Specifically, the BP solar panels at issue were manufactured between 1999 and 2007 with an S-type junction box (“Class Panels”). The lawsuit claims these panels are defective and prone to junction box failures which could cause burn marks at the junction box, shattered glass, and a potential fire hazard. Oh dear. No power but potentially one big bang?
The panels were sold through various distributors and retailers, including but not limited to Solar Depot and Home Depot.
Here’s the skinny getting some cash: The settlement includes anyone in the United States who: (1) purchased certain BP solar panels for installation on a property, or (2) currently owns a property on which these panels are installed and, in either case, who still owns some or all of the BP solar panels.
Settlement Class Members with certain higher failure rate models, or with high failure rates in their arrays, will be eligible for complete replacement of their solar panels. Others will receive replacement of failed panels and a new inverter with advanced safety technology. Owners of large, non-residential systems will be entitled to a mediated commercial negotiation with BP, with extended opt-out rights.
Lowe’s Installers see Settlement…This week’s employment lawsuit is, in fact, a proposed settlement—to the tune of $2.85 million. If approved, it will resolve allegations brought against Lowe’s Home Centers LLC by installation workers who claim they were deliberately misclassified as independent contracts rather than employees. Heard this one before?
Lead plaintiff Thomas Mittl filed the lawsuit in August 2015 claiming that Lowes classified installers and installation companies providing services to Lowe’s customers as independent contractors rather than employees. This, the suit states, is in violation of the New Jersey Construction Industry Independent Contractor Act and common law unjust enrichment.
The result of the alleged misclassification of “independent contractor” was that it prevented the installers from receiving benefits including liability insurance coverage, workers compensation, temporary disability and health insurance. Further, they were barred them from eligibility for Social Security and Medicare, according to the complaint.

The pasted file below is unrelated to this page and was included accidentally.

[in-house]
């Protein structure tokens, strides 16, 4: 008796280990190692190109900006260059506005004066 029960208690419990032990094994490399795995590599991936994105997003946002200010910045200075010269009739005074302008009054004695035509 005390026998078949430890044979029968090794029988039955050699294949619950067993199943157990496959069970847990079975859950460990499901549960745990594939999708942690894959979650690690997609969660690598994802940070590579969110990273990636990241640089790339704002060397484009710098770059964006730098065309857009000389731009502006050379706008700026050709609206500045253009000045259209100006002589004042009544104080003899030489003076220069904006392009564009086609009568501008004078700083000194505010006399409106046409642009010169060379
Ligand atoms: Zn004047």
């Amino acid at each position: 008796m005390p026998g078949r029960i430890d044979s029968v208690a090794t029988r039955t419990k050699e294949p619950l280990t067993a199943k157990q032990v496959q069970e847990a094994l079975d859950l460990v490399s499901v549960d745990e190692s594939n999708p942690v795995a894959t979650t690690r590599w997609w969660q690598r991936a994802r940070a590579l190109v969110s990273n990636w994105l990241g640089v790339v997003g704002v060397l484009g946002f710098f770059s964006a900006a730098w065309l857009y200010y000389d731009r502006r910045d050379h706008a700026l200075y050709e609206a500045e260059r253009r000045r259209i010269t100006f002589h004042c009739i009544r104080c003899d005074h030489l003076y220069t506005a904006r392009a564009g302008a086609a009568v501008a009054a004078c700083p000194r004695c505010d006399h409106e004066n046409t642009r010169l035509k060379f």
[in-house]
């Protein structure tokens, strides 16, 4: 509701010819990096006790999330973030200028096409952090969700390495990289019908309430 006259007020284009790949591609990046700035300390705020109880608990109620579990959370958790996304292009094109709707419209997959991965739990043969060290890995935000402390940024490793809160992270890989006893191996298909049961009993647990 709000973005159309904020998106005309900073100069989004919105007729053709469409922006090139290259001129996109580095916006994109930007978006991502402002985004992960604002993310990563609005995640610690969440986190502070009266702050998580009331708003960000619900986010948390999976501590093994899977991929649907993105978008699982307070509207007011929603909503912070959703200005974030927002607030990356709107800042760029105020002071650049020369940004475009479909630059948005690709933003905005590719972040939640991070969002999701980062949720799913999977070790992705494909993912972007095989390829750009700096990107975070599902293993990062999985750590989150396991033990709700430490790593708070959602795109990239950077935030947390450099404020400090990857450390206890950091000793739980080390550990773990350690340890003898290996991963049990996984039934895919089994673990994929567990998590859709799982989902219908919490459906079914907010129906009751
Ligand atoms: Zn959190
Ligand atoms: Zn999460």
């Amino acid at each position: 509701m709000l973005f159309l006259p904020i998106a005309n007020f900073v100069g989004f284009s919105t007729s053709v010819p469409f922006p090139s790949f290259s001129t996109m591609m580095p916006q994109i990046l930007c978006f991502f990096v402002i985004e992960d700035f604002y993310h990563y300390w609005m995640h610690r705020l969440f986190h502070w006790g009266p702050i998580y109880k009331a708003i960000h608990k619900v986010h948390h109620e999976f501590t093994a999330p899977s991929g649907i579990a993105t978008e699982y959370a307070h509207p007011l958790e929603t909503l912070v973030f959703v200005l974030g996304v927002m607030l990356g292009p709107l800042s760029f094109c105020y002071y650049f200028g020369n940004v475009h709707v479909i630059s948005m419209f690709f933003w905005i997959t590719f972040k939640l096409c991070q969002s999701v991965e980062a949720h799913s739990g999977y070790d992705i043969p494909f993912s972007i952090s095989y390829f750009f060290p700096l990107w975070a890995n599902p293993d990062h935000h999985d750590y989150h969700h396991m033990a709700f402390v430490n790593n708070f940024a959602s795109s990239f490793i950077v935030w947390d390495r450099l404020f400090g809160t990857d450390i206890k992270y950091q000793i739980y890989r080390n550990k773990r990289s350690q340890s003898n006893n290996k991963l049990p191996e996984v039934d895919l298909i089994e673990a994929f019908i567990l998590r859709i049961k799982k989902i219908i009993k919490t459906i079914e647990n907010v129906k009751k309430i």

Mittl claimed in the lawsuit that he worked 80 hours a week on Lowe’s jobs, however, he didn’t receive benefits and was required to pay self-employment tax on all income earned from Lowe’s.
Mittl owns Toms River Automatic Door & Window Company in New Jersey. In his complaint, he argues that installation workers should be classified as employees because Lowe’s controlled the work they performed, including designating which customers the installers would work for, inspecting their work, requiring customers to pay Lowe’s directly for all work, submitting the installers to background checks, and requiring them to wear Lowe’s hats and shirts while working.
The Lowe’s settlement class consists of all installation workers or installation companies that signed a contract with Lowe’s to perform installation services on behalf of the company in New Jersey. If the settlement receives preliminary approval it will impact some 450 installation workers and companies, according to court papers.
The proposed settlement motion seeks class certification, appointment of Mitl as class representative and a $20,000 incentive award for Mitl as such a representative, among other things. The case is Thomas Mittl v. Lowe’s Home Centers LLC, case number 3:15-cv-06886 in the U.S. District Court for the District of New Jersey.
Ok – That’s a wrap for this week. See you at the bar!